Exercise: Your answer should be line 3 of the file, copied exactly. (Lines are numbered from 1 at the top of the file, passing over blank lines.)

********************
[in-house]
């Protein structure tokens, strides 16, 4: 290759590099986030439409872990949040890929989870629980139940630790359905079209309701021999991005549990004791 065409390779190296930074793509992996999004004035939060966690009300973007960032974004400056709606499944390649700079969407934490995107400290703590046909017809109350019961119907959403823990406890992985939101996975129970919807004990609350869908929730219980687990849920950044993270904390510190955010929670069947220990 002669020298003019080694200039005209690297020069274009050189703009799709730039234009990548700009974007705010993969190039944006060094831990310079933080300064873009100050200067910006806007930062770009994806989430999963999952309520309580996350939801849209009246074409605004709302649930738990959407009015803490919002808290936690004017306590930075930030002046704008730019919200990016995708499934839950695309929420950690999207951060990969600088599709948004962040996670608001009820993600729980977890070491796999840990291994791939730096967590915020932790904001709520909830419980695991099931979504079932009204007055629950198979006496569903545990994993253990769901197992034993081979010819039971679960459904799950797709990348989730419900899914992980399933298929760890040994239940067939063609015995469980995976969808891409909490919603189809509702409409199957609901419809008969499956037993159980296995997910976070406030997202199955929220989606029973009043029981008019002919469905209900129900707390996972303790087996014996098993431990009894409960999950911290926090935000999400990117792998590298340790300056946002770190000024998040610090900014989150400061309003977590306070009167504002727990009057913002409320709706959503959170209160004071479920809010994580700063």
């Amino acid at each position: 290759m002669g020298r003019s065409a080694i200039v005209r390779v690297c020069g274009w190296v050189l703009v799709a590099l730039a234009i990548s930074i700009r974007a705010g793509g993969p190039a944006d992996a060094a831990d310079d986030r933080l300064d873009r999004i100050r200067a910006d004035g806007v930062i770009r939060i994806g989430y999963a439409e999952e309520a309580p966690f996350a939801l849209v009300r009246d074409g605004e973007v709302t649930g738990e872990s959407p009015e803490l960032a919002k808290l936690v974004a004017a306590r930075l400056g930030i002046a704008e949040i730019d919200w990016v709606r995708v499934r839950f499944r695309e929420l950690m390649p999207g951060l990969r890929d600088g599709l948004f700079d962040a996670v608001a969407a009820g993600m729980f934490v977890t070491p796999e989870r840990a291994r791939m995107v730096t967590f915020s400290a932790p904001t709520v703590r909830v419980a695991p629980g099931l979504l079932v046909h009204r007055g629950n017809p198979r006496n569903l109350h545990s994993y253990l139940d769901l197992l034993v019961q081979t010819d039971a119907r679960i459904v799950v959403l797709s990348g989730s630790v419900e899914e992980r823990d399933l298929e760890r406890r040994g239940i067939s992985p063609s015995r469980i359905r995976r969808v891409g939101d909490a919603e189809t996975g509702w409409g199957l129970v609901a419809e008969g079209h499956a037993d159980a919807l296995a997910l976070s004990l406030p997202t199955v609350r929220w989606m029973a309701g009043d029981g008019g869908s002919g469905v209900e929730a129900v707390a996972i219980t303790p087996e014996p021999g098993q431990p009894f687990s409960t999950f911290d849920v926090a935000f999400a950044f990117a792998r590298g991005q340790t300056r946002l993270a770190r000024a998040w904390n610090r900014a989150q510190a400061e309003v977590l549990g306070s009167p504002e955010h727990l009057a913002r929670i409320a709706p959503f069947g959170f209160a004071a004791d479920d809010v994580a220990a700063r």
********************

């Amino acid at each position: 290759m002669g020298r003019s065409a080694i200039v005209r390779v690297c020069g274009w190296v050189l703009v799709a590099l730039a234009i990548s930074i700009r974007a705010g793509g993969p190039a944006d992996a060094a831990d310079d986030r933080l300064d873009r999004i100050r200067a910006d004035g806007v930062i770009r939060i994806g989430y999963a439409e999952e309520a309580p966690f996350a939801l849209v009300r009246d074409g605004e973007v709302t649930g738990e872990s959407p009015e803490l960032a919002k808290l936690v974004a004017a306590r930075l400056g930030i002046a704008e949040i730019d919200w990016v709606r995708v499934r839950f499944r695309e929420l950690m390649p999207g951060l990969r890929d600088g599709l948004f700079d962040a996670v608001a969407a009820g993600m729980f934490v977890t070491p796999e989870r840990a291994r791939m995107v730096t967590f915020s400290a932790p904001t709520v703590r909830v419980a695991p629980g099931l979504l079932v046909h009204r007055g629950n017809p198979r006496n569903l109350h545990s994993y253990l139940d769901l197992l034993v019961q081979t010819d039971a119907r679960i459904v799950v959403l797709s990348g989730s630790v419900e899914e992980r823990d399933l298929e760890r406890r040994g239940i067939s992985p063609s015995r469980i359905r995976r969808v891409g939101d909490a919603e189809t996975g509702w409409g199957l129970v609901a419809e008969g079209h499956a037993d159980a919807l296995a997910l976070s004990l406030p997202t199955v609350r929220w989606m029973a309701g009043d029981g008019g869908s002919g469905v209900e929730a129900v707390a996972i219980t303790p087996e014996p021999g098993q431990p009894f687990s409960t999950f911290d849920v926090a935000f999400a950044f990117a792998r590298g991005q340790t300056r946002l993270a770190r000024a998040w904390n610090r900014a989150q510190a400061e309003v977590l549990g306070s009167p504002e955010h727990l009057a913002r929670i409320a709706p959503f069947g959170f209160a004071a004791d479920d809010v994580a220990a700063r």